Also many of those McMullan and Ballard Anatolian rugs have been eclipsed, by examples which have come onto the market since the early 1980’s boom cleaning out Turkish mosques and shipping numerous great, far earlier, rugs west.

OK, enough of the criticism – what did we see there?

Entering the new galleries this is the first carpet every visitor sees.

Please note: This was exactly what you would have first seen when you entered the old galleries pre-renovation.

“The Confronted Animal Rug”, what the MMA has now taken to call it is displayed alongside this descriptive caption:

Confronted Animal Rug
Turkey Ottoman period (ca. 1299-1923), 14th century
Wool (warp, weft, pile) symmetrically knotted pile
Purchase, Harris, Brisbane Dick Fund, Joseph Pulitzer Request, Louis V. Bell Fund and Fletcher, Pfeiffer, Rogers Funds, 1999 (1999.62)

With its highly geometric design, this wool rug is very different from the refined courtly carpets found elsewhere in these galleries. It represents a separate and much earlier tradition of weaving that enjoyed popularity in Europe, where rugs like this are found in fourteenth and fifteenth-century churches and paintings. The depiction of a rug with the same design in an early fifteenth century Sienese painting allowed for the dating of this example, one of only three complete rugs of such an early date. Its design of large confronted animals, each with a smaller animal inside, probably derives from contemporary textiles.

Reading this description we were amazed at the snobbery and foolish holier-than-thou tone it intimates.

First off there is little to no proof this rug is really like those in the paintings.

Yes, it does “look” sorta like them, but it is really the same structurally and materially?

We have to say no.

RK has seen it a few times, and examined it in the flesh once, and the warp depression, coloration and fine weave we saw are all criteria not in keeping with what we believe the rugs depicted in those painting are like.

Added to those caveats:
1. We are sure it is not 14th century but rather 16th century
2. And it is not Anatolian but an Afshar made farther east in Persia

This is not the first time we have made these accusation -- the rug is an Afshar and not Anatolian -- in print and we’ll be glad to debate the facts with anyone who thinks we are wrong.

Plus, let’s all remember dan walker, who was curator in charge when the rug was purchased, was braying to all how the rug returned a “14th century carbon date (c14)”.

Mind you this c14 dating was heralded at the time as a major revelation; something RK never believed from the get-go, and now it appears neither does anyone else at the MMA.

But hanging their continued dating it to the 14th century on its visual similarity a 14th century painting is just as fallacious, and nonsensical.

Then on top to say the design is derived from “contemporary textiles”?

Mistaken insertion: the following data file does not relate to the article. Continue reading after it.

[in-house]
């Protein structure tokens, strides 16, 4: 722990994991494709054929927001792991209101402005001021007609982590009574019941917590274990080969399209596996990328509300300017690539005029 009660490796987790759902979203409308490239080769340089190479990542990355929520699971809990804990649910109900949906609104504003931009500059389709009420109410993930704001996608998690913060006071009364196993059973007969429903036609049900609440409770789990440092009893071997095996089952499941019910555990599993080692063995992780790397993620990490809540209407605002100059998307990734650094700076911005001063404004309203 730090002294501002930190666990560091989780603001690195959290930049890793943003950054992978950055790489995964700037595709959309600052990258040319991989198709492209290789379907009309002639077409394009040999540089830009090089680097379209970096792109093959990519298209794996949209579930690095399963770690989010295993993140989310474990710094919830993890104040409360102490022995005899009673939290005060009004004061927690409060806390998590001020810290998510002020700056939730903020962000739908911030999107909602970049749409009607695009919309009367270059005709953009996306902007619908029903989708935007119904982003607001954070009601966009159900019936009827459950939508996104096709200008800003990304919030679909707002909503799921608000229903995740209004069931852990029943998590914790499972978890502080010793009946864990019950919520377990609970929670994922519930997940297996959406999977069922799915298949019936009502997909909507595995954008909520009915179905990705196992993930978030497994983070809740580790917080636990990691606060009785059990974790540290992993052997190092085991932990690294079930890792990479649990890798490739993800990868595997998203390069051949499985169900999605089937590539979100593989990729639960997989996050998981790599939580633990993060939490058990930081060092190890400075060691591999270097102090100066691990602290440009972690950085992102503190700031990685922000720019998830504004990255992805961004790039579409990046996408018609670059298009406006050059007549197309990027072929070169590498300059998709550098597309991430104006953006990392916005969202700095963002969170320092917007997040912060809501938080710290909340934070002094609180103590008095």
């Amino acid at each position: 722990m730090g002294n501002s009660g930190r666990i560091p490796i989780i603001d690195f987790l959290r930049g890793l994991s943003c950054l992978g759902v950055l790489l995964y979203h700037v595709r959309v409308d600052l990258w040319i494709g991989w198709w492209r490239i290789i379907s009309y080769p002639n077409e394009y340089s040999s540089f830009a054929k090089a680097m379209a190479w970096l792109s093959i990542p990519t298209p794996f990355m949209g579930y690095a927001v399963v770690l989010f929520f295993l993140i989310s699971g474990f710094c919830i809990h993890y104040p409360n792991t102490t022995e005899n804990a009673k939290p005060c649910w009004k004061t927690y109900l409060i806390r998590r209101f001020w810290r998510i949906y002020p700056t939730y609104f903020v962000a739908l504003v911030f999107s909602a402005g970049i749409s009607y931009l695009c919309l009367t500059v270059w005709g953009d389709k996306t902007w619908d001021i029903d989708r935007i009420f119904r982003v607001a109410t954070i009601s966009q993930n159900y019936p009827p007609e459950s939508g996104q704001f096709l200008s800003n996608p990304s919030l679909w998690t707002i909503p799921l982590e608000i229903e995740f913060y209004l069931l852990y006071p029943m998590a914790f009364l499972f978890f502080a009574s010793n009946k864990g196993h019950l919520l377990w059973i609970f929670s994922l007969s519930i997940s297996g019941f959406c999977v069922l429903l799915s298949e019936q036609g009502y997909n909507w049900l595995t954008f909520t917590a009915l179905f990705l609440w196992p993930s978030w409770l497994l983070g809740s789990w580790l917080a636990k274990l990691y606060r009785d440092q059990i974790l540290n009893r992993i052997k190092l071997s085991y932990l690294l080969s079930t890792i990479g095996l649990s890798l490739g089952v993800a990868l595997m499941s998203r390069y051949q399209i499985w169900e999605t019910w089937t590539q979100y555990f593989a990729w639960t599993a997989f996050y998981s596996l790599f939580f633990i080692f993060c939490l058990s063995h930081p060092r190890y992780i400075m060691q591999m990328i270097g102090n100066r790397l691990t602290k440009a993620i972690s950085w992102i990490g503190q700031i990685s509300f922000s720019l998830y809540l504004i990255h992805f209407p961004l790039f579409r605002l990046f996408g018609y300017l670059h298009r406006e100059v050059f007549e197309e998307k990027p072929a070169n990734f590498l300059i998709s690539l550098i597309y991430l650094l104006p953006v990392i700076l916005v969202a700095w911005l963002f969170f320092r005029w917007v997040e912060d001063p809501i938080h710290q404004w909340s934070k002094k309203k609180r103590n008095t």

Please now, anyone, show me a textile, contemporary with the paintings or somewhat later, that looks like this 'animal-in-animal' rug.

And this from the leading museum in America, surely one of the leading museums in the world? Good Grief…

No wonder carpets, and carpet studies, are discounted at best, and at the worst avoided completely, by the world’s art and museum establishment.

On we go….

There are two star Ushaks on view:

Neither of them even close to a best of type, or among the best, most beautiful, or most interesting weavings in the MMA’s collection. Making their choice for exhibition a questionable one, at least in our opinion.

Speaking of star-type Ushak rugs, while looking through the database of the MMA’s carpet collection RK noticed the fairly recent donation, in 2009, of these two examples. The donation was by ms hilary black/dumas.

For those of you who do not recognize the name, and we are sure that includes most of our readership, ms black and her now departed long time ‘companion’ mr gilbert dumas were rug collectors from Berkeley, California.

RK met them in the early 1970’s when the Bay Area (San Francisco, Berkeley and Marin Counties) was the American hot spot of rug scholarship, collecting and dealing.

They, dumas and black, spent considerable time in Paris, France haunting Parisian rug dealers on rue Trevise, the Drouot auction house and the Marche au Puces flea markets looking for rugs to purchase for their collection.

Ms black is an heiress with a considerable fortune, so money was rarely if ever an object to their purchases.

Mr dumas had been her teacher at college and soon after their ‘affair’ began, while she was still an undergraduate, he quit teaching and became her ‘companion’.

No doubt being the companion to an heiress was more attractive than doling out lessons to students.

RK used to run into them in Paris quite frequently and early on we had some type of ‘friendship’.

However, their greed and singular motivation to get the rug at all costs ended any possible chances for a real relationship.

Plus although they sold willingly to others, their unwillingness to ever sell us anything we did not have to plead and beg for, and their selling pieces they told us were not, nor would ever be, for sale, eventually made RK say adieu. And after the middle 1980’s we rarely if ever spoke to them or had any interaction, however how brief, with them.

There’s an interesting story about the first of their star type Ushak rugs pictured above.

We have already, and in a completely different context, written about it on RugKazbah.com, and direct readers here for those comments.

They are in the “Bulletin” section entitled “Gifts to the Metropolitan Museum of Art”.